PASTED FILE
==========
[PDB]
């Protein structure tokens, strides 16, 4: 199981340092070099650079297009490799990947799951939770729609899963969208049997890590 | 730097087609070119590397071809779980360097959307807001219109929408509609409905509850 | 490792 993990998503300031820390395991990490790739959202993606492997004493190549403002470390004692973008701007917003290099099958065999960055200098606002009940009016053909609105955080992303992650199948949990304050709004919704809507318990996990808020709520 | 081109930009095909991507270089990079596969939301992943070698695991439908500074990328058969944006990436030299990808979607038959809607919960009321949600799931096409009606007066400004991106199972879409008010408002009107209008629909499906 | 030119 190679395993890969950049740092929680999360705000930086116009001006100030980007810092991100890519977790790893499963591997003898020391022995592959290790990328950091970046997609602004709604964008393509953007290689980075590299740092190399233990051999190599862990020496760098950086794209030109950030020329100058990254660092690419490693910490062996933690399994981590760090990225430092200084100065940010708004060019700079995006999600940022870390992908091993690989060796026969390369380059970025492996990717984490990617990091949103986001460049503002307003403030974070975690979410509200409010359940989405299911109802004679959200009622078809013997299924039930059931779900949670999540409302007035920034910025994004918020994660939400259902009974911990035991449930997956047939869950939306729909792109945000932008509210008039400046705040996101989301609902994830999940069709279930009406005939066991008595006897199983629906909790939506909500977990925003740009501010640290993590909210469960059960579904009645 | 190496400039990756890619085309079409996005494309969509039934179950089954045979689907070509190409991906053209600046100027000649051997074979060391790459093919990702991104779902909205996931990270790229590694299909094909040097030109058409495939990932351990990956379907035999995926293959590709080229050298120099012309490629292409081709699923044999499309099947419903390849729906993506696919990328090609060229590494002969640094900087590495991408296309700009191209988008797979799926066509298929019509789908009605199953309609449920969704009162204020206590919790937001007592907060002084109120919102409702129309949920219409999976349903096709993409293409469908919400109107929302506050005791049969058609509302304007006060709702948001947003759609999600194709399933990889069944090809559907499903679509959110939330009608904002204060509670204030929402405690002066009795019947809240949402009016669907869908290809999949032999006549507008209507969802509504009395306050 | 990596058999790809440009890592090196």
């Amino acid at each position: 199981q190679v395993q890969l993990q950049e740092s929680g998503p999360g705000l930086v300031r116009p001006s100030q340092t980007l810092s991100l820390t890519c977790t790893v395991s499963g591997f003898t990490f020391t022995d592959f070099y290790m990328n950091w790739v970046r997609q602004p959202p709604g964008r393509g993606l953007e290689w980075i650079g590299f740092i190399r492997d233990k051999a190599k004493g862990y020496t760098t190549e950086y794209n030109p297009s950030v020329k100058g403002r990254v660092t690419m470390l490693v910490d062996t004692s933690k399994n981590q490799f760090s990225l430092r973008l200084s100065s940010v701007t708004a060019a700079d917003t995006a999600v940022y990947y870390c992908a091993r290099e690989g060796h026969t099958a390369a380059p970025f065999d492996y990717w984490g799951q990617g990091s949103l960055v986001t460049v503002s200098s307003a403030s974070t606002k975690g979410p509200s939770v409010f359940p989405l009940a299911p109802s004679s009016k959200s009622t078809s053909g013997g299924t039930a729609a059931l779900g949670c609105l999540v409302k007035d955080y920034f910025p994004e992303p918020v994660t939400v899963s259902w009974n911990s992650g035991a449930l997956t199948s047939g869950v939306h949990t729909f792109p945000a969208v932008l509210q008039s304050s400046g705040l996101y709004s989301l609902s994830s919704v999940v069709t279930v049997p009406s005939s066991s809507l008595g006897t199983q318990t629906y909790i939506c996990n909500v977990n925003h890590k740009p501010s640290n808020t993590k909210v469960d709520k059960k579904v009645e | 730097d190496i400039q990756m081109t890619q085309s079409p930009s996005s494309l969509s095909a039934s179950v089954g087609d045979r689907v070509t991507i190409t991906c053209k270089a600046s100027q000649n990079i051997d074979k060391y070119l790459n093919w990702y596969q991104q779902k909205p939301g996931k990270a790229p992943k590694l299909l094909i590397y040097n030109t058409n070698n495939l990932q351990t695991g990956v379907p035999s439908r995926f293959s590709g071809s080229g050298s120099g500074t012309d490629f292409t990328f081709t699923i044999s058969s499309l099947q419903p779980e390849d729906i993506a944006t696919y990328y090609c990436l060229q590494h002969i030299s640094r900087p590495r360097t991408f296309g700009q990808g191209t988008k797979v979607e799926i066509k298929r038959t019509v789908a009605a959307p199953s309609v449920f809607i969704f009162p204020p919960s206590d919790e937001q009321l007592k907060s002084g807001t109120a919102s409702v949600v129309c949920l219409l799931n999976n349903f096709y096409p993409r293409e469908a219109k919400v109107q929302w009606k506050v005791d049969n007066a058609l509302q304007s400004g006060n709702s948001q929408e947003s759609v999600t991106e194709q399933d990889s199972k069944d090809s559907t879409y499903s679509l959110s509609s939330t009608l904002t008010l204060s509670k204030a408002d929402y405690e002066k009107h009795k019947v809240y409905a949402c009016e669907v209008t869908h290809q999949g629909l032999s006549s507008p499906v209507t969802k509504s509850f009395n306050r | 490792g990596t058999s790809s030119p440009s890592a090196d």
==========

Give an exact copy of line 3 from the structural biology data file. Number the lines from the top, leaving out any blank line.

């Amino acid at each position: 199981q190679v395993q890969l993990q950049e740092s929680g998503p999360g705000l930086v300031r116009p001006s100030q340092t980007l810092s991100l820390t890519c977790t790893v395991s499963g591997f003898t990490f020391t022995d592959f070099y290790m990328n950091w790739v970046r997609q602004p959202p709604g964008r393509g993606l953007e290689w980075i650079g590299f740092i190399r492997d233990k051999a190599k004493g862990y020496t760098t190549e950086y794209n030109p297009s950030v020329k100058g403002r990254v660092t690419m470390l490693v910490d062996t004692s933690k399994n981590q490799f760090s990225l430092r973008l200084s100065s940010v701007t708004a060019a700079d917003t995006a999600v940022y990947y870390c992908a091993r290099e690989g060796h026969t099958a390369a380059p970025f065999d492996y990717w984490g799951q990617g990091s949103l960055v986001t460049v503002s200098s307003a403030s974070t606002k975690g979410p509200s939770v409010f359940p989405l009940a299911p109802s004679s009016k959200s009622t078809s053909g013997g299924t039930a729609a059931l779900g949670c609105l999540v409302k007035d955080y920034f910025p994004e992303p918020v994660t939400v899963s259902w009974n911990s992650g035991a449930l997956t199948s047939g869950v939306h949990t729909f792109p945000a969208v932008l509210q008039s304050s400046g705040l996101y709004s989301l609902s994830s919704v999940v069709t279930v049997p009406s005939s066991s809507l008595g006897t199983q318990t629906y909790i939506c996990n909500v977990n925003h890590k740009p501010s640290n808020t993590k909210v469960d709520k059960k579904v009645e | 730097d190496i400039q990756m081109t890619q085309s079409p930009s996005s494309l969509s095909a039934s179950v089954g087609d045979r689907v070509t991507i190409t991906c053209k270089a600046s100027q000649n990079i051997d074979k060391y070119l790459n093919w990702y596969q991104q779902k909205p939301g996931k990270a790229p992943k590694l299909l094909i590397y040097n030109t058409n070698n495939l990932q351990t695991g990956v379907p035999s439908r995926f293959s590709g071809s080229g050298s120099g500074t012309d490629f292409t990328f081709t699923i044999s058969s499309l099947q419903p779980e390849d729906i993506a944006t696919y990328y090609c990436l060229q590494h002969i030299s640094r900087p590495r360097t991408f296309g700009q990808g191209t988008k797979v979607e799926i066509k298929r038959t019509v789908a009605a959307p199953s309609v449920f809607i969704f009162p204020p919960s206590d919790e937001q009321l007592k907060s002084g807001t109120a919102s409702v949600v129309c949920l219409l799931n999976n349903f096709y096409p993409r293409e469908a219109k919400v109107q929302w009606k506050v005791d049969n007066a058609l509302q304007s400004g006060n709702s948001q929408e947003s759609v999600t991106e194709q399933d990889s199972k069944d090809s559907t879409y499903s679509l959110s509609s939330t009608l904002t008010l204060s509670k204030a408002d929402y405690e002066k009107h009795k019947v809240y409905a949402c009016e669907v209008t869908h290809q999949g629909l032999s006549s507008p499906v209507t969802k509504s509850f009395n306050r | 490792g990596t058999s790809s030119p440009s890592a090196d």